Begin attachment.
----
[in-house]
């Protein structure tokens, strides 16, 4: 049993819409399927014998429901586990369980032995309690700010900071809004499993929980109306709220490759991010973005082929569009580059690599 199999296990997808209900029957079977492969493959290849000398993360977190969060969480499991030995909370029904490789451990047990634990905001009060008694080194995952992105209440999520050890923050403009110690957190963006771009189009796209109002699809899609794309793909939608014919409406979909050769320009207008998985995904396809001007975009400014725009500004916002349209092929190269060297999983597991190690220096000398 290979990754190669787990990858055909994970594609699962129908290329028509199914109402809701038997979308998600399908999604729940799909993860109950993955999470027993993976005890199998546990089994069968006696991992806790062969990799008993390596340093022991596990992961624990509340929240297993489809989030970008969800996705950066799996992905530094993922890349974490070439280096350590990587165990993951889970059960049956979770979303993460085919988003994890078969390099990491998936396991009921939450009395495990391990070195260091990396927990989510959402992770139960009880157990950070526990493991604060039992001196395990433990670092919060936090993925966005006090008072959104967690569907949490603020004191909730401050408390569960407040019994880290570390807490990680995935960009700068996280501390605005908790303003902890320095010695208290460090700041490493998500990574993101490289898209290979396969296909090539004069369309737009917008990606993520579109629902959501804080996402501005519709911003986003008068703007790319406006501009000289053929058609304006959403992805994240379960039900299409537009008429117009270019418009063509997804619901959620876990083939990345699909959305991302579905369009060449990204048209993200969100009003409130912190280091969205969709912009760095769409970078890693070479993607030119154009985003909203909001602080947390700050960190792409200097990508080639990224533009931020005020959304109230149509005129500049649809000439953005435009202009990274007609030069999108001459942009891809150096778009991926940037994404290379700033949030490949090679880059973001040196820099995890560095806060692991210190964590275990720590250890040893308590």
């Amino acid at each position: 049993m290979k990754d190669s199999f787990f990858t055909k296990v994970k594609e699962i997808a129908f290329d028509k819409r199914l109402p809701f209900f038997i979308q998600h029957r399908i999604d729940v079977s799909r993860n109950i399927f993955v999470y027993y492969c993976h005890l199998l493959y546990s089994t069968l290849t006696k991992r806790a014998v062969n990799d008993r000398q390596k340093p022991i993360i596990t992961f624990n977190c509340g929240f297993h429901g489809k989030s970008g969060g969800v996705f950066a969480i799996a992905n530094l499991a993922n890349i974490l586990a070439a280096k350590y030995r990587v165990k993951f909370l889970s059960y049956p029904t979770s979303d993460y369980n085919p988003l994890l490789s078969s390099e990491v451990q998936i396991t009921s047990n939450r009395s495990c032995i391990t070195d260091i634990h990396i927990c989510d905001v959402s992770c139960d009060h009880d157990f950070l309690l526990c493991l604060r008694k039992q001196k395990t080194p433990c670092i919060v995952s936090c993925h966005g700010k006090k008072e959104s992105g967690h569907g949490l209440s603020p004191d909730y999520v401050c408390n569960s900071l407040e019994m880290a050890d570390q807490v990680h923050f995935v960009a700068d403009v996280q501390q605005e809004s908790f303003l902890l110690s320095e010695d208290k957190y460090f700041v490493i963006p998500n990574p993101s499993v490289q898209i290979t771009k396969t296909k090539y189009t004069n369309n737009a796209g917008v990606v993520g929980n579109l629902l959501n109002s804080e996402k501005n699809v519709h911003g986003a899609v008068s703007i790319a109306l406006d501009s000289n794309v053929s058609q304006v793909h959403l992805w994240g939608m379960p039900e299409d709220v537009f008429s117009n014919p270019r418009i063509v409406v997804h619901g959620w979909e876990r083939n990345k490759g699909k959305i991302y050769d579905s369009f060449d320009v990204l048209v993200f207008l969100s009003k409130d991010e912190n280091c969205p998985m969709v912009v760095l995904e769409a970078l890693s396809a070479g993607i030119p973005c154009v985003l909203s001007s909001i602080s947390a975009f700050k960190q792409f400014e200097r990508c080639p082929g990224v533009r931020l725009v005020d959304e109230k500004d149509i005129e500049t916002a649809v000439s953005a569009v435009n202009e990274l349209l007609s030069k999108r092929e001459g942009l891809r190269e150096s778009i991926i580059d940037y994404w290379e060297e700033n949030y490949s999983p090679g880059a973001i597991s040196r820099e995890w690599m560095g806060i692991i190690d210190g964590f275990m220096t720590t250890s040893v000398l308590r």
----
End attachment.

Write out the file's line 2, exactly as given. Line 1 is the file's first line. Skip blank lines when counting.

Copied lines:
């Protein structure tokens, strides 16, 4: 049993819409399927014998429901586990369980032995309690700010900071809004499993929980109306709220490759991010973005082929569009580059690599 199999296990997808209900029957079977492969493959290849000398993360977190969060969480499991030995909370029904490789451990047990634990905001009060008694080194995952992105209440999520050890923050403009110690957190963006771009189009796209109002699809899609794309793909939608014919409406979909050769320009207008998985995904396809001007975009400014725009500004916002349209092929190269060297999983597991190690220096000398 290979990754190669787990990858055909994970594609699962129908290329028509199914109402809701038997979308998600399908999604729940799909993860109950993955999470027993993976005890199998546990089994069968006696991992806790062969990799008993390596340093022991596990992961624990509340929240297993489809989030970008969800996705950066799996992905530094993922890349974490070439280096350590990587165990993951889970059960049956979770979303993460085919988003994890078969390099990491998936396991009921939450009395495990391990070195260091990396927990989510959402992770139960009880157990950070526990493991604060039992001196395990433990670092919060936090993925966005006090008072959104967690569907949490603020004191909730401050408390569960407040019994880290570390807490990680995935960009700068996280501390605005908790303003902890320095010695208290460090700041490493998500990574993101490289898209290979396969296909090539004069369309737009917008990606993520579109629902959501804080996402501005519709911003986003008068703007790319406006501009000289053929058609304006959403992805994240379960039900299409537009008429117009270019418009063509997804619901959620876990083939990345699909959305991302579905369009060449990204048209993200969100009003409130912190280091969205969709912009760095769409970078890693070479993607030119154009985003909203909001602080947390700050960190792409200097990508080639990224533009931020005020959304109230149509005129500049649809000439953005435009202009990274007609030069999108001459942009891809150096778009991926940037994404290379700033949030490949090679880059973001040196820099995890560095806060692991210190964590275990720590250890040893308590």